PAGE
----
Geographic Region: Nelson County, Kentucky / Indianapolis, Indiana / Crawford, Nebraska /Trenton, New Jersey / Washington, D. C.

O'Rourke, James Ralph , Sr.
Birth Year : 1913
Death Year : 1999
In 2008, it was discovered that James R. O'Rourke, Sr. was the first African American graduate of the University of Kentucky School of Library and Information Science. He graduated in 1957. Prior to his enrollment, O'Rourke had been named head librarian at Kentucky State University (KSU), a position he held from 1949-1975. Before coming to Kentucky, O'Rourke was a history instructor and served as head librarian of Stillman Junior College [now Stillman College]. O'Rourke was a 1935 graduate of Stillman Junior College, a 1947 sociology and economics graduate of Talladega College, and a 1947 graduate of Atlanta University [now Clark Atlanta University], where he earned a B.S. in Library Science. He had owned a drug store and a shoe repair shop. He had been a singer, an actor, a barber, a Pullman Porter, and shoe shiner. In Kentucky, he was a library leader. O'Rourke was the author of several articles and co-authored the Student Library Assistants of Kentucky (SLAK) Handbook, which was distributed throughout the United States and to some foreign countries. O'Rourke and C. Elizabeth Johnson, Central High School Librarian, had co-organized SLAK in 1952; it was the only state-wide organization of its kind in the United States. The organization was created to spark students' interest in library science and provided scholarship opportunities to seniors who planned to go to college. O'Rourke also led an annual workshop to assist public library employees in getting certification, and he provided library training. He was one of the first African American members of the Kentucky Library Association (KLA). He also held several positions in community organizations. He was a civil rights advocate and served as presiding chairman of the National Conference of Christians and Jews in Lexington, KY, 1966-67. He was a member of the Governor's Planning Committee on Libraries, 1967-68, and co-chairman of the Lexington (KY) Librarians Association. O'Rourke was the last chairman of the Librarian's Conference of the Kentucky Negro Educational Association, 1952-1956. He was a member of the American Library Association, the Southeastern Library Association, and the Omega Psi Phi Fraternity. He was a member of the Kentucky Black History Committee of the Kentucky Commission on Human Rights, and was a co-contributor to the Commission's publication, Kentucky's Black Heritage. He left Kentucky a few years after his retirement from KSU in 1975 and settled in North Carolina. James R. O'Rourke, Sr. was born in Tuscaloosa, AL, the oldest child of Sally Reese and Timothy R. O'Rourke. He was the husband of George M. Wright O'Rourke [also a UK Library School graduate, 1966], and the great-grandson of Evalina Love and Shandy Wesley Jones. Shandy Jones was a slave who was freed in 1820 and later became an Alabama Legislator, 1868-1870 [see Descendants of Shandy Wesley Jones and Evalina Love Jones by Pinkard and Clark]. This information comes from the vita and the memorial tribute to James R. O'Rourke, Sr., provided by Dr. James R. O'Rourke, Jr. In 2009, the University of Kentucky Libraries and the School of Library and Information Science nominated James R. O'Rourke for the Lyman T. Johnson Torch Bearer Award (posthumously) for his work and dedication to librarianship in Kentucky. The award was received by his son, Dr. James R. O'Rourke, Jr.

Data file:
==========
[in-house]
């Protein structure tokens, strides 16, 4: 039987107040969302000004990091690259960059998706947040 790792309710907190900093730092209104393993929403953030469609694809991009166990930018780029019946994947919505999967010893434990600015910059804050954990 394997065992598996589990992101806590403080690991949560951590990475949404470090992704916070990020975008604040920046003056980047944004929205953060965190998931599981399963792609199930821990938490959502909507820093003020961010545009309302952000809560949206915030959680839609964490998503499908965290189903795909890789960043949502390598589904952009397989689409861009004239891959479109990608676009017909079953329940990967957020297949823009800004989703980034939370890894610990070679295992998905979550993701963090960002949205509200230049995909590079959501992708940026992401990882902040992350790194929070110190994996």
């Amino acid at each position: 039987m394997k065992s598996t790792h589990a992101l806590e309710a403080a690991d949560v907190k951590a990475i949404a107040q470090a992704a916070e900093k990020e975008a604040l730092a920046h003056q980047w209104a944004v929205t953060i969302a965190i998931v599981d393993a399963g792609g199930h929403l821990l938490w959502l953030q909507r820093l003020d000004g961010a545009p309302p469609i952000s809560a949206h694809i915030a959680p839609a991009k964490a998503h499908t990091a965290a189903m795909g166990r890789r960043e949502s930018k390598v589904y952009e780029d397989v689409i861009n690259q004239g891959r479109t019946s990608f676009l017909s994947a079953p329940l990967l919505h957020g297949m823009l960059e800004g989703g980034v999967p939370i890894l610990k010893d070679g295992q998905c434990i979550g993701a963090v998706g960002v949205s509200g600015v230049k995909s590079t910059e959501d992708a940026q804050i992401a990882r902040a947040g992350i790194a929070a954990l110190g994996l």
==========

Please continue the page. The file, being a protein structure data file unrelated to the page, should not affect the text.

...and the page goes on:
Subjects: Activists, Civil Rights, Actors, Actresses, Authors, Barbers, Education and Educators, Librarians, Library Collections, Libraries, Musicians, Opera, Singers, Song Writers, Pullman Porters, Fraternal Organizations, Pharmacists, Pharmacies, Shoes: Finishers, Makers, Repairers, Shiners, Stores
Geographic Region: Tuscaloosa, Alabama / Frankfort, Franklin County, Kentucky / Lexington, Fayette County, Kentucky / North Carolina

Parker, Perry
Birth Year : 1869
Death Year : 1936
Born in Lexington, KY, Perry Parker was one of the founders and chairman of the Pullman Porter's Benefit Association of America, Inc. Parker started as a porter, advancing to a special investigator for the Pullman Company, where he was employed for 41 years. After his death, Perry Parker was honored during the annual memorial services held in New York for Pullman veterans and ex-veterans. For more see Who's Who in Colored America, 1933-37; J. H. Hogans, "Among railroad and Pullman workers," The Afro-American, 05/26/1942, p.8; and A. Philip Randolph: a biographical portrait, by J. Anderson.
Subjects: Pullman Porters
Geographic Region: Lexington, Fayette County, Kentucky

Pruitt, Earle E.
Birth Year : 1902
Death Year : 1959
Earl E. Pruitt, born in Louisville, KY, was the son of Minnie Forrest Pruitt and Richard Pruitt. In 1910, the family of five lived on O'Hara Street with Minnie's mother, Maria Forrest. Earl Pruitt was a Pullman Porter with the L&N Railroad before he became manager of the College Court Apartments, U.S. Housing Authority, in Louisville from 1937-1940. From 1940-1944, he managed the Beecher Terrace Housing Projects, the largest housing projects complex in Kentucky at that time. Pruitt was also the public relations commissioner of the National Association of Housing Officials and public relations assistant in the Louisville Municipal Housing Commission. He went to London, England, to lecture on public housing and spoke on the subject on the British Broadcasting Corp. (BBC). For more see Who's Who in Colored America, 1950. The finding aid to the Earle Pruitt Papers is available on the Kentucky Digital Library website. For more on the U.S. Housing Authority see To Create a U.S. Housing Authority, 75 H806-1, Aug. 3-6, 1937, pp. iii-316, U.S. G.P.O.
Subjects: Housing Authority, The Projects, Pullman Porters, Housing, Fair Housing, Open Housing, Housing Agencies
Geographic Region: Louisville, Jefferson County, Kentucky